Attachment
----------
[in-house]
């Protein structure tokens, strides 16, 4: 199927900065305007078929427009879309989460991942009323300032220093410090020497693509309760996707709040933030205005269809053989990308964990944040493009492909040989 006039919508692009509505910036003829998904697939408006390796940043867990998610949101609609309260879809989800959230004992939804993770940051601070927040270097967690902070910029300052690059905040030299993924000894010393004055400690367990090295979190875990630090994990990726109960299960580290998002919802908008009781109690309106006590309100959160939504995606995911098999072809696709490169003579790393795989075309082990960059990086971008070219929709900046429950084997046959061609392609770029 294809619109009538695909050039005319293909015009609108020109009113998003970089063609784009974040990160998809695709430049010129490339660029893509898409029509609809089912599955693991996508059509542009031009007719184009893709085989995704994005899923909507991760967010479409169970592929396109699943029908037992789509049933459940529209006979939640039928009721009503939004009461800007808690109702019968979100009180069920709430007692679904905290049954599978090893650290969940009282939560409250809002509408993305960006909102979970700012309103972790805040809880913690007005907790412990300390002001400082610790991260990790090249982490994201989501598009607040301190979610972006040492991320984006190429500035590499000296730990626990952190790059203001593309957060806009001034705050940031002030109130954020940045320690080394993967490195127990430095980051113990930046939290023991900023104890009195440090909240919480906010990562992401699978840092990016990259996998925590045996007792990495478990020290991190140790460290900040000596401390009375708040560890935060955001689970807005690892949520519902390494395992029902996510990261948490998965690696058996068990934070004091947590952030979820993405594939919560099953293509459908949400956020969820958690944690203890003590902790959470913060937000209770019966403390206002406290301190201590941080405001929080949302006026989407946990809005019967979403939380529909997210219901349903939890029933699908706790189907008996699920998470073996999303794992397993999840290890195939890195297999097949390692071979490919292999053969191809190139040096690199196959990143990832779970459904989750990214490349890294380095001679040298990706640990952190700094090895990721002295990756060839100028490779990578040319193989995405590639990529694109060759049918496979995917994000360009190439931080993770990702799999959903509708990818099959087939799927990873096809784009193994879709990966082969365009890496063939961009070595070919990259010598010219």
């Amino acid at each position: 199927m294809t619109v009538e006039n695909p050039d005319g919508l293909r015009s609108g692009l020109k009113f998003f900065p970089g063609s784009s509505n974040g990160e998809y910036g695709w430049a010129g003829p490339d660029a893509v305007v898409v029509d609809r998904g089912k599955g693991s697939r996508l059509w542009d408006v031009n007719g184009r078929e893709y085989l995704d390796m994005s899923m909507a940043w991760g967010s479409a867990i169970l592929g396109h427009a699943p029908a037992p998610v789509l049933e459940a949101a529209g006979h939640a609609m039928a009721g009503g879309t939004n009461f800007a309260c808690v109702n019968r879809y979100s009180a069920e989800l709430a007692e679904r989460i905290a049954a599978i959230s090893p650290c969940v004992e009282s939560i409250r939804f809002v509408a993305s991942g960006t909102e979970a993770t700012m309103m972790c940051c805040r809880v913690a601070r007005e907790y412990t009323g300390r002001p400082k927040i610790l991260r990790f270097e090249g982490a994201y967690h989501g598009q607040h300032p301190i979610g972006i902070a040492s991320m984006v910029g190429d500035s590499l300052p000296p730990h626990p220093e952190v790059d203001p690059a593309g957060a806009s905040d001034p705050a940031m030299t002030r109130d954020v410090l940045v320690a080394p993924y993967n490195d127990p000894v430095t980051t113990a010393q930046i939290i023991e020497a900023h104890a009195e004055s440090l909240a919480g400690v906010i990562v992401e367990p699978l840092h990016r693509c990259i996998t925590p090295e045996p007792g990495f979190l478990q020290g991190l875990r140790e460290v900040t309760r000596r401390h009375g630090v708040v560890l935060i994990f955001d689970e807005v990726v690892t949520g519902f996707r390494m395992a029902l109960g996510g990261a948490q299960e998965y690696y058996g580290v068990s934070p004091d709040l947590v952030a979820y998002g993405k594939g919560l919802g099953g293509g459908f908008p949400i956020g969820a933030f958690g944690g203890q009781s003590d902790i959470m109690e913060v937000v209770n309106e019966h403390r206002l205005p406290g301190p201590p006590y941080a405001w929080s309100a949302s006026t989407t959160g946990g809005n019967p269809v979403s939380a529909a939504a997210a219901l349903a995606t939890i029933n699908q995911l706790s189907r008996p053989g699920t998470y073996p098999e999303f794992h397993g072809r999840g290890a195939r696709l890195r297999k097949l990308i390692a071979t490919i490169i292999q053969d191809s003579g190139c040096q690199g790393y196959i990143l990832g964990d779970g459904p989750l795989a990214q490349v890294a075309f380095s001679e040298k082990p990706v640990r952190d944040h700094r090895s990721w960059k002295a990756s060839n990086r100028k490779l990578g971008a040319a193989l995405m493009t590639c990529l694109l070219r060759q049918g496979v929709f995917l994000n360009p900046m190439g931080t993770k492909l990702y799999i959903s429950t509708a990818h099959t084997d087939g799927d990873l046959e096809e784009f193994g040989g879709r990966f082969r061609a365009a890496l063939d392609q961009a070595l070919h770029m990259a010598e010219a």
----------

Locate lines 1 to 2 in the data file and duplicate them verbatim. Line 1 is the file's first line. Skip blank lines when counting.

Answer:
[in-house]
């Protein structure tokens, strides 16, 4: 199927900065305007078929427009879309989460991942009323300032220093410090020497693509309760996707709040933030205005269809053989990308964990944040493009492909040989 006039919508692009509505910036003829998904697939408006390796940043867990998610949101609609309260879809989800959230004992939804993770940051601070927040270097967690902070910029300052690059905040030299993924000894010393004055400690367990090295979190875990630090994990990726109960299960580290998002919802908008009781109690309106006590309100959160939504995606995911098999072809696709490169003579790393795989075309082990960059990086971008070219929709900046429950084997046959061609392609770029 294809619109009538695909050039005319293909015009609108020109009113998003970089063609784009974040990160998809695709430049010129490339660029893509898409029509609809089912599955693991996508059509542009031009007719184009893709085989995704994005899923909507991760967010479409169970592929396109699943029908037992789509049933459940529209006979939640039928009721009503939004009461800007808690109702019968979100009180069920709430007692679904905290049954599978090893650290969940009282939560409250809002509408993305960006909102979970700012309103972790805040809880913690007005907790412990300390002001400082610790991260990790090249982490994201989501598009607040301190979610972006040492991320984006190429500035590499000296730990626990952190790059203001593309957060806009001034705050940031002030109130954020940045320690080394993967490195127990430095980051113990930046939290023991900023104890009195440090909240919480906010990562992401699978840092990016990259996998925590045996007792990495478990020290991190140790460290900040000596401390009375708040560890935060955001689970807005690892949520519902390494395992029902996510990261948490998965690696058996068990934070004091947590952030979820993405594939919560099953293509459908949400956020969820958690944690203890003590902790959470913060937000209770019966403390206002406290301190201590941080405001929080949302006026989407946990809005019967979403939380529909997210219901349903939890029933699908706790189907008996699920998470073996999303794992397993999840290890195939890195297999097949390692071979490919292999053969191809190139040096690199196959990143990832779970459904989750990214490349890294380095001679040298990706640990952190700094090895990721002295990756060839100028490779990578040319193989995405590639990529694109060759049918496979995917994000360009190439931080993770990702799999959903509708990818099959087939799927990873096809784009193994879709990966082969365009890496063939961009070595070919990259010598010219």